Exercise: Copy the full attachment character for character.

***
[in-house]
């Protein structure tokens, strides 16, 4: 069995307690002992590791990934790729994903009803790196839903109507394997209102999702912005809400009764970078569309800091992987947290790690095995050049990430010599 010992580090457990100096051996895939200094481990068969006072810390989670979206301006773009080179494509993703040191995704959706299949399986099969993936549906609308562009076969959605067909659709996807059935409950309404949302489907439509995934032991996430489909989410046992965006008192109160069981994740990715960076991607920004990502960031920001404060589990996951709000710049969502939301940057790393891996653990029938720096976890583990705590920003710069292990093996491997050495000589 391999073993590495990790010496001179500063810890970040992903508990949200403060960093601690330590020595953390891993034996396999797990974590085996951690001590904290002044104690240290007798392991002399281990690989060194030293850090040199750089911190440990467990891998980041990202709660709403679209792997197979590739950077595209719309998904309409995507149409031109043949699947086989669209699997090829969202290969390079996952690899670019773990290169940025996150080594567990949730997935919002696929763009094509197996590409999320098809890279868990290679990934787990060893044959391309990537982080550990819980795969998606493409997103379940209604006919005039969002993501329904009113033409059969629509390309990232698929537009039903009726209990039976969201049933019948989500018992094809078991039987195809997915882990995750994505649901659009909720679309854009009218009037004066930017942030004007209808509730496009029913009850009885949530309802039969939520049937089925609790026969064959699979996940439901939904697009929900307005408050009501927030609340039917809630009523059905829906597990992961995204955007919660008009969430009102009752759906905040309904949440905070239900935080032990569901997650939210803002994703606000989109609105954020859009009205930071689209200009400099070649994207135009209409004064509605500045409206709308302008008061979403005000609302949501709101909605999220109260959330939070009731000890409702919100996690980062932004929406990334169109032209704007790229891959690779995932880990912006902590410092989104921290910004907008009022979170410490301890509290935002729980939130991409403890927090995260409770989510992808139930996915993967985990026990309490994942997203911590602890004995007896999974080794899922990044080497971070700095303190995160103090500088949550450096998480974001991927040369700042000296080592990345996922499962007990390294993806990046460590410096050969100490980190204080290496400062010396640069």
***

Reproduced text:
[in-house]
């Protein structure tokens, strides 16, 4: 069995307690002992590791990934790729994903009803790196839903109507394997209102999702912005809400009764970078569309800091992987947290790690095995050049990430010599 010992580090457990100096051996895939200094481990068969006072810390989670979206301006773009080179494509993703040191995704959706299949399986099969993936549906609308562009076969959605067909659709996807059935409950309404949302489907439509995934032991996430489909989410046992965006008192109160069981994740990715960076991607920004990502960031920001404060589990996951709000710049969502939301940057790393891996653990029938720096976890583990705590920003710069292990093996491997050495000589 391999073993590495990790010496001179500063810890970040992903508990949200403060960093601690330590020595953390891993034996396999797990974590085996951690001590904290002044104690240290007798392991002399281990690989060194030293850090040199750089911190440990467990891998980041990202709660709403679209792997197979590739950077595209719309998904309409995507149409031109043949699947086989669209699997090829969202290969390079996952690899670019773990290169940025996150080594567990949730997935919002696929763009094509197996590409999320098809890279868990290679990934787990060893044959391309990537982080550990819980795969998606493409997103379940209604006919005039969002993501329904009113033409059969629509390309990232698929537009039903009726209990039976969201049933019948989500018992094809078991039987195809997915882990995750994505649901659009909720679309854009009218009037004066930017942030004007209808509730496009029913009850009885949530309802039969939520049937089925609790026969064959699979996940439901939904697009929900307005408050009501927030609340039917809630009523059905829906597990992961995204955007919660008009969430009102009752759906905040309904949440905070239900935080032990569901997650939210803002994703606000989109609105954020859009009205930071689209200009400099070649994207135009209409004064509605500045409206709308302008008061979403005000609302949501709101909605999220109260959330939070009731000890409702919100996690980062932004929406990334169109032209704007790229891959690779995932880990912006902590410092989104921290910004907008009022979170410490301890509290935002729980939130991409403890927090995260409770989510992808139930996915993967985990026990309490994942997203911590602890004995007896999974080794899922990044080497971070700095303190995160103090500088949550450096998480974001991927040369700042000296080592990345996922499962007990390294993806990046460590410096050969100490980190204080290496400062010396640069």